“Mr. Speaker, I am going to try and explain something very complex as clearly as I can. Mr. Speaker, the cheapest energy that can be provided to the people of Newfoundland and Labrador is 14.3 cents a kilowatt hour. That is as cheap as we — we cannot bring it in from Nova Scotia cheaper, we cannot bring it in from Quebec cheaper, we cannot build it any cheaper in Newfoundland and Labrador; 14.3 cents still gives Nalcor a nine per cent internal rate of return, so we are still making money.
“Mr. Speaker, Nova Scotia needs power. They need power and they can provide it to themselves for 10 cents or 11 cents a kilowatt hour. They are not going to buy it from us, Mr. Speaker, for 14.3, so we have to go into the market and sell at what the market can bear.”
That’s pretty clear in a number of ways. First of all, residents of this province, because they have no options, will have to pay full price for electrical power, a price that other buyers will not have to pay. Nalcor will recover the full cost of power, plus its allowable rate of return, from customers in the province because that’s the way the legislation works.
Nalcor will also bring in revenues from selling discount power off-island — but the revenues from that sale may or may not bring down power rates for consumers in the province: Dunderdale will only say that decision will be made later.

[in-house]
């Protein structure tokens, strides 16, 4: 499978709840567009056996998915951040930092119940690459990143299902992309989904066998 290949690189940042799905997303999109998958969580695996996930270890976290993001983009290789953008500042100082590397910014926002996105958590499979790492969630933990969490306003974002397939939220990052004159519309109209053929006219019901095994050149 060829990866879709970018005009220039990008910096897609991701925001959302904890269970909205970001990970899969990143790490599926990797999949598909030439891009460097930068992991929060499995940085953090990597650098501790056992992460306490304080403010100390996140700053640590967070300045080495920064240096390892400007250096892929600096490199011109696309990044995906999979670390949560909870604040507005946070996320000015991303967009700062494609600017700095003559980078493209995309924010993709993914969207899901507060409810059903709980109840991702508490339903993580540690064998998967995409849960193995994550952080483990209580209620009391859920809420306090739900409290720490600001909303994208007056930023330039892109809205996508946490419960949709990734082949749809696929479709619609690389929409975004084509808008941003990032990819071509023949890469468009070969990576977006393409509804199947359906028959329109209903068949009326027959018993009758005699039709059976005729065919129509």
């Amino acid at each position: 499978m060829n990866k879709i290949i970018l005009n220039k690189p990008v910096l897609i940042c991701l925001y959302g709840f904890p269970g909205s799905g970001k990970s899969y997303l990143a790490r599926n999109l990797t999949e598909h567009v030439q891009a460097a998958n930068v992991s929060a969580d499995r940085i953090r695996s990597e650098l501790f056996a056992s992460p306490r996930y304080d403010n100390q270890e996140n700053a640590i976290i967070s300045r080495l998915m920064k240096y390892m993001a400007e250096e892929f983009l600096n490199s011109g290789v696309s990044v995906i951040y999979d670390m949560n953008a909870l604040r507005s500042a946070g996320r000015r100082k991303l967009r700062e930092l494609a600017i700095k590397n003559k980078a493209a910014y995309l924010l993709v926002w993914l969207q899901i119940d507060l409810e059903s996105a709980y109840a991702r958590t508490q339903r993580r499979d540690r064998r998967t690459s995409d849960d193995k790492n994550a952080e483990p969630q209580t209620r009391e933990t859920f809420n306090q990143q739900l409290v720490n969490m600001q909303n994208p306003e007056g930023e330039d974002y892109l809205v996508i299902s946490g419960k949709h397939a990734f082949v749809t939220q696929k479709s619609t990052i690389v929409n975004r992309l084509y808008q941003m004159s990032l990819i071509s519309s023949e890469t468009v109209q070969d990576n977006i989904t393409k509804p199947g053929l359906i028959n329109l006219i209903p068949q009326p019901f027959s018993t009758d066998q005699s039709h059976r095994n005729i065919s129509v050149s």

What’s also interesting is that, as power rates rise, the returns to Nalcor will rise. Remember the line “14.3 cents still gives Nalcor a nine per cent internal rate of return, so we are still making money”?
How is that nine per cent “rate of return” not essentially a tax?
That’s an interesting thing all by itself: consumers will see power rates jump, but out of that jump, a provincial utility will reap substantial rewards — out of the 14.3 cents that you and I will pay for Muskrat Falls power, 1.3 cents will apparently be Nalcor’s rate of return.
“Our money,” to paraphrase Dunderdale, but not in “our” pocket — instead, in the government’s.
Don’t forget that, whether the overall increase in electrical prices is the 100 per cent the Liberals are arguing it will be, or the lower rate being pitched by the Tories (they’ve said 37 per cent in the next six years), there will be a corresponding percentage increase in the amount of HST collected on power sales. There are windfalls to be made here, but not by consumers.
And the anticipated power rate increases are the most terrifying for regular folks. How will average homeowners keep up with increasing costs, and how will provincial businesses remain competitive, especially if they compete extra-provincially with companies in provinces where power rates will be much lower?
How are we going to compete with customers of the La Romaine project in Quebec, for example, which will produce close to twice as much power at 6.4 cents per kilowatt hour?
Electrical power price increases may be unavoidable — the bulk of the burden, though, is going to be carried by power users in this province, even as power from here is sold more cheaply elsewhere.
And there’s not a thing we can do about it.
Russell Wangersky is The Telegram’s editorial page editor. He can be reached by email at email@example.com.